Written by Brandon C. Walecka, Esq.
Sometimes I get a call from a client who says, “I want to change my Power of Attorney.”
First, what is a Durable Power of Attorney (DPOA)?
This is a legal document in which you designate who you want to make legal and financial decisions for you if you cannot make them for yourself. For example, who will pay your bills or withdraw funds from your bank accounts if you cannot. It allows your agent to handle virtually all legal and financial matters for you. Your DPOA should be in effect immediately, which means that your agent can use it even if you are not disabled. This is necessary for the DPOA to be accepted at many financial institutions. Therefore, it is especially important that you pick only individuals who you trust to be your agent on your DPOA. Every DPOA should have a primary agent and an alternate agent (who would act only if the primary agent is unable to act for you).
How do you revoke a Power of Attorney?
If for any reason, you become unhappy with the person you have appointed to make decisions for you under a DPOA, you may revoke the power of attorney at any time. There are a few steps you should take to ensure the document is properly revoked. While any new power of attorney should state that old powers of attorney are revoked, you should also put the revocation in writing. The revocation should include your name, a statement that you are of sound mind, and your wish to revoke the power of attorney. You should also specify the date the original power of attorney was executed, and the person selected as your agent. Sign the document and send it to your current agent as well as any institutions or agencies that have a copy of the DPOA, and attach your new DPOA if you have one. You also will need to get the old DPOA back from your agent. If you cannot get it back, send the agent a certified letter stating that the power of attorney has been revoked. Because a DPOA is one of the most important estate planning instruments available, if you revoke a power of attorney, it is important to have a new one in its place. An estate planning or elder law attorney can assist you in revoking an old DPOA or drafting a new one.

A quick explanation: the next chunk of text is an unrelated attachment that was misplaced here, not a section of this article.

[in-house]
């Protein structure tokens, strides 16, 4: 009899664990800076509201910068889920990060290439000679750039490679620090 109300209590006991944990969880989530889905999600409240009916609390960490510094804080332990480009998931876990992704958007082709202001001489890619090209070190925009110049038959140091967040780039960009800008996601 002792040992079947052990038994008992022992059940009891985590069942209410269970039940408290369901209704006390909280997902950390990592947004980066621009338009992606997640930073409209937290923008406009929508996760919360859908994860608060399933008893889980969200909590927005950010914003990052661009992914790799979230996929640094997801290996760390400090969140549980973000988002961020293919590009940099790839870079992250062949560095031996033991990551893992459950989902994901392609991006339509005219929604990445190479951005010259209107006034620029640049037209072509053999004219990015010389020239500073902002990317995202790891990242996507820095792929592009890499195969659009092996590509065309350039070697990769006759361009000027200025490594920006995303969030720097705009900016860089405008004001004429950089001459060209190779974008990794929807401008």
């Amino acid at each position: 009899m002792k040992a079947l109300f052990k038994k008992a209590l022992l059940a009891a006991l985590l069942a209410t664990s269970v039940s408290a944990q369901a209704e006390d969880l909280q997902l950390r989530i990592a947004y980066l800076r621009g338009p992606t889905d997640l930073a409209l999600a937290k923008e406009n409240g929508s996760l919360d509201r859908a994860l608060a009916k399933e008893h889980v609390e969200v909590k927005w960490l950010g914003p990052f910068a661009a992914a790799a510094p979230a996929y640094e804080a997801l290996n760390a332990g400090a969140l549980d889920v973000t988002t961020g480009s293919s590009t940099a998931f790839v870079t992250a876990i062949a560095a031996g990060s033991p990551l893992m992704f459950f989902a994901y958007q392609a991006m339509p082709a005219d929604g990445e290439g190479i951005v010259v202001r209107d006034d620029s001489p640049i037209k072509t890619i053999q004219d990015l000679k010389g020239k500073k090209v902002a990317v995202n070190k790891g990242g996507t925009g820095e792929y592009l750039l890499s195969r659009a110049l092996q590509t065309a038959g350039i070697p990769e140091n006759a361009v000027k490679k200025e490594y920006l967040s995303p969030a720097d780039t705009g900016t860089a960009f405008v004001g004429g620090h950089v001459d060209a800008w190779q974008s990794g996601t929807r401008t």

The information contained in this article is not intended to make you an expert on estate planning nor is this article intended to replace the need for the advice of a professional. Rather, this article is simply intended to provide a basic understanding of why estate planning is important for everybody and a basic understanding of some of the more common estate planning tools. This article does not constitute legal advice.